by ADRA ( 37398 ) on Wednesday February 11, 2009 @05:57PM (#26819617)

    1. The AC was a satire. In fact, I remember reading those exact lines at least once before. Its actually quite funny, so props to the original troll for making something really nice to read.

    2. ntfs-3g should be all you need to handle read/writes in Linux these days. I think its nested on top of fuse, so you'll probably need it as well. (Side note, glad Linus finally caved on allowing fuse into his kernel releases)

    3. WinFS is a meta-layer on top of NTFS, so not in itself a disk file-system.

  • Re:Thoughts (Score:3, Informative)

    by stevied ( 169 ) * on Wednesday February 11, 2009 @06:09PM (#26819777)

    Yeah. There was a stage (starting in the 2.3 days, I think) where the kernel gradually grew a very complete "framework" which the filesystems just plugged into, basically filling in the gaps. Straightforward, unixy filesystems became ridiculously simple to implement, and even the more complex ones got a lot of non-essential complexity combed out. Of course, there were a fair few specialized callbacks and utility functions made available to the fs code as part of this, and that may have pushed the unique call count up.

  • by DrYak ( 748999 ) on Wednesday February 11, 2009 @06:36PM (#26820119) Homepage

    Sorry to disrupt the trolling copy-pasta, but :
    Is this post on ZDNet's forum [zdnet.com] the original form of this troll ?
    Or is this troll older, and jerryleecooper was already copying it from somewhere else ?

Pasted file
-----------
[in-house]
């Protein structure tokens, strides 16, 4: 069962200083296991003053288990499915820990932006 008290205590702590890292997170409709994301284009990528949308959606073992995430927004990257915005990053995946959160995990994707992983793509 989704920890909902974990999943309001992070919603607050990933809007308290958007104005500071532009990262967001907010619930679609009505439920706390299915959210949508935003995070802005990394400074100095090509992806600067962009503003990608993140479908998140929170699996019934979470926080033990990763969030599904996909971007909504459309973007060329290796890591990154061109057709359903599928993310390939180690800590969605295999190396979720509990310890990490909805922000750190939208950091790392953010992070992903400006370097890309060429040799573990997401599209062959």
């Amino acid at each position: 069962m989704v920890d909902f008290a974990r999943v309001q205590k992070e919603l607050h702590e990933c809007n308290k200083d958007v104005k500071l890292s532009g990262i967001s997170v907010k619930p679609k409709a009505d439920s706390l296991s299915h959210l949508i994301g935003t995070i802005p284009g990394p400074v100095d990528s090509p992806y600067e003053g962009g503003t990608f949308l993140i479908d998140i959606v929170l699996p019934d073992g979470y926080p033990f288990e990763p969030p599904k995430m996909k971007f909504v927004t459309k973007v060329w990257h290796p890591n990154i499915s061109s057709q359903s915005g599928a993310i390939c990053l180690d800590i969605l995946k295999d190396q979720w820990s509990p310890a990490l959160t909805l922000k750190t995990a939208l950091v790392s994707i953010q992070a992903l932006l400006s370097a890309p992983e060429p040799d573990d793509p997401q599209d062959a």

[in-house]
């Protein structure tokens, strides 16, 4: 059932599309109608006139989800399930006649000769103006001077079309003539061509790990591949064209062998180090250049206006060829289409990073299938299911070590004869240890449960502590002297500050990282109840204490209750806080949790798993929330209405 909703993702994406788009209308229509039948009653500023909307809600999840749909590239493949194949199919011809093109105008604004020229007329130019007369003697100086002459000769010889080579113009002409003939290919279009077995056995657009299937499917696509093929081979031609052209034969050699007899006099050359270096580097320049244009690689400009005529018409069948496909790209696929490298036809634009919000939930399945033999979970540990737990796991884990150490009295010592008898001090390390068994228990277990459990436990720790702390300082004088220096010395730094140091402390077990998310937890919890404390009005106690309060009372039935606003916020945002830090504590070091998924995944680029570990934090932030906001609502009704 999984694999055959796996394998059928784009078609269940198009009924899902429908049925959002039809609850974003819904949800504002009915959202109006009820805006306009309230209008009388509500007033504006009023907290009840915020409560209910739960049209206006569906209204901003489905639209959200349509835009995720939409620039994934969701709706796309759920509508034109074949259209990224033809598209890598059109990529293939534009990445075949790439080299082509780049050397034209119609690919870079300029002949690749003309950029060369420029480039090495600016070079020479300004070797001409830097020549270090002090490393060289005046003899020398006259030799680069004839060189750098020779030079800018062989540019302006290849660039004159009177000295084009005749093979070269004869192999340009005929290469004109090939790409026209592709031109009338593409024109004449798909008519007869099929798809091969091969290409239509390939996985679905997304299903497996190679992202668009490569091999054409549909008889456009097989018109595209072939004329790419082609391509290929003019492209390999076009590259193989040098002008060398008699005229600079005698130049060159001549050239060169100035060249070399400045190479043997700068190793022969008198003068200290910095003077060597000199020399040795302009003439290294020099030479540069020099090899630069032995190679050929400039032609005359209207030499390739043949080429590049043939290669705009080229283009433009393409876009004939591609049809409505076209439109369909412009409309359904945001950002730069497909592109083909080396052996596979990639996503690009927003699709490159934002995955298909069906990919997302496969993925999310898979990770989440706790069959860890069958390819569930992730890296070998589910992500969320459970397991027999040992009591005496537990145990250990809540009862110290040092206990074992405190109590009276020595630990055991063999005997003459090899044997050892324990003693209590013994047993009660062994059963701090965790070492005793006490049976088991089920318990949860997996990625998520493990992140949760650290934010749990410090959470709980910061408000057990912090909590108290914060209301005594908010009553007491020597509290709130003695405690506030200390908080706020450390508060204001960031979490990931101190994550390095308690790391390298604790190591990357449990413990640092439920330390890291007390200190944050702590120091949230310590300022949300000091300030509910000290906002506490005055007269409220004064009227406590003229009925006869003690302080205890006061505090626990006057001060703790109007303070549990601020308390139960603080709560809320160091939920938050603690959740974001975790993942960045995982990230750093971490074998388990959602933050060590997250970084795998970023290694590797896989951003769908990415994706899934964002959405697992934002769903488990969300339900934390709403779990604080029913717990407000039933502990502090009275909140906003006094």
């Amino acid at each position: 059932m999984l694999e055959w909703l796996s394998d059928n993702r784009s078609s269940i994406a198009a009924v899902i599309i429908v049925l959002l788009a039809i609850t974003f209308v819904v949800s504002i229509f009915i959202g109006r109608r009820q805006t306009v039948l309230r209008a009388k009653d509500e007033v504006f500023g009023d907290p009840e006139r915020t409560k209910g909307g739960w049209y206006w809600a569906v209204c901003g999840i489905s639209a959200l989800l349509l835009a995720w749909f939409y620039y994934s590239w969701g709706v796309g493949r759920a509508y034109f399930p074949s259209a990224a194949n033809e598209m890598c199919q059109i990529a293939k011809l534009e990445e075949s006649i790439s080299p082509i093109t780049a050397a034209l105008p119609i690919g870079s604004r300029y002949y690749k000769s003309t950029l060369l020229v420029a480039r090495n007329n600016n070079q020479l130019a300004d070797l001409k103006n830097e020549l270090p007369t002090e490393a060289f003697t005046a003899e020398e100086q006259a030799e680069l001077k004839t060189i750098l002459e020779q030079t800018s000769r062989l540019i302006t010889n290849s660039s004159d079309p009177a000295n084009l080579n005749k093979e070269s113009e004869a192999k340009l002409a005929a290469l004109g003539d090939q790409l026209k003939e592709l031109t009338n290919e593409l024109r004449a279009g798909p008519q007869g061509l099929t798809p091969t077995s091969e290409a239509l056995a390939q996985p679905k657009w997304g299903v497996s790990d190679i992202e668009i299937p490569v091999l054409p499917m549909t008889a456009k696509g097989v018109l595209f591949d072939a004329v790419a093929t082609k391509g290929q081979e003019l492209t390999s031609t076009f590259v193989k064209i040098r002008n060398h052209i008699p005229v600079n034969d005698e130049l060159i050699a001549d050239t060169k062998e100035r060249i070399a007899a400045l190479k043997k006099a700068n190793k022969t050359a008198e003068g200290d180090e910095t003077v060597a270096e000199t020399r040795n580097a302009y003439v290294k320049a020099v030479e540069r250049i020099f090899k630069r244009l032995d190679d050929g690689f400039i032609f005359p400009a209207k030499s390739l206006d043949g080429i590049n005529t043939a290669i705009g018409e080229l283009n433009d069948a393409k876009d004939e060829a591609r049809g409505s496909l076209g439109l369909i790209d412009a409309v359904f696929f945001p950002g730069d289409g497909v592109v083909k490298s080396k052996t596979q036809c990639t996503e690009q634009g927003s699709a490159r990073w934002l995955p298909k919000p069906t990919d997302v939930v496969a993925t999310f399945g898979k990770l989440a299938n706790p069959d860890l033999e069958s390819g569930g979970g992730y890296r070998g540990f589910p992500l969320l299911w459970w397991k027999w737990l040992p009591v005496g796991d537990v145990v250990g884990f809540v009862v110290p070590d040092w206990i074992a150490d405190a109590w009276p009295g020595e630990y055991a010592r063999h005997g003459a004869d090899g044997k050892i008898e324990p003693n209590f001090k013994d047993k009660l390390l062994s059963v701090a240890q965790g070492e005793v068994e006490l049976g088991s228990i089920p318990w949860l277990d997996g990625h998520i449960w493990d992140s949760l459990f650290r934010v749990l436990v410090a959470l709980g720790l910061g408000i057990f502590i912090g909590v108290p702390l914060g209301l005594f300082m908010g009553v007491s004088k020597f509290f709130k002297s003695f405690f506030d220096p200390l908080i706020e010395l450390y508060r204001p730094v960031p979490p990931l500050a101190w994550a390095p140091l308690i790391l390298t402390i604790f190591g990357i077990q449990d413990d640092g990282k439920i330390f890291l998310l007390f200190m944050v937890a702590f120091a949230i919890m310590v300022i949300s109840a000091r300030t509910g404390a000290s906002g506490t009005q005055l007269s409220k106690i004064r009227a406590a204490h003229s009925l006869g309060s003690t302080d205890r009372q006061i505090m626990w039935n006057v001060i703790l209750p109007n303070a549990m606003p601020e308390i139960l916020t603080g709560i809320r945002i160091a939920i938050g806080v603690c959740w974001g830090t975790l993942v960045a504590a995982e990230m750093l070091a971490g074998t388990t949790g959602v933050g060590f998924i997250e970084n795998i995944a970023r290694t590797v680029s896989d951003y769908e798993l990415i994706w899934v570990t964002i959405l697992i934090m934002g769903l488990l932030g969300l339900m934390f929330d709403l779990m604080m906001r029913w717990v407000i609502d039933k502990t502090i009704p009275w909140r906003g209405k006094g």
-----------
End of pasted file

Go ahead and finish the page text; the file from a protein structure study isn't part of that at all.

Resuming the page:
I'm just curious to know where this fine piece of humorous trolling was originally born.

  • Re:At least Reiser (Score:5, Informative)

    by GF678 ( 1453005 ) on Wednesday February 11, 2009 @06:42PM (#26820195)

    Off topic, but just in case anyone is curious as to how Hans Reiser is doing in prison...

    Not particularly well so far: http://www.kcbs.com/pages/3634907.php [kcbs.com]?

  • Re:Yes/no (Score:5, Informative)

    by ckaminski ( 82854 ) <slashdot-nospam@ ... om minus physici> on Wednesday February 11, 2009 @06:49PM (#26820291) Homepage
    Okay, you MIGHT, just MIGHT have a point with a microkernel architecture, or if the filesystems are implemented in user space (Fuse), but is irrelevant in kernel modules in Linux - you're not crossing interrupt boundaries, so calling a kernel function is just as cost effective as rolling your own.
  • Re:Yes/no (Score:5, Informative)

    by Daniel Phillips ( 238627 ) on Wednesday February 11, 2009 @07:28PM (#26820779)

    Function calls are not free. Especially in kernel space. Everything costs time. You need to do the most you can with the least instructions. 100 lines of inline code will probably run faster than a function call.

    Never having been one to accept unsupported claims at face value, I just tested that assertion on a Pentim-M here, with a small C program that either calls a function to increment a counter, or directly increments the counter a number of times. I compiled with O0 to be sure gcc does not change around my code at all. Just the instructions, thanks. Funny thing? A hundred increments runs within 1% of the speed of 100 calls to a function to do the increment. And yes I unrolled those calls to isolate the cost of what I was measuring. So... rather surprisingly, the cost of these function calls is as close as doesn't matter, to exactly zero.

    Loops on the other hand... cost a huge amount. I won't get into details. But Intel clearly does something to optimize function calls in microcode, or probably even hardware. Function calls just don't cost what you think they do. In many cases, the function call will cost less by not trashing as much of that incredibly valuable L1 instruction cache.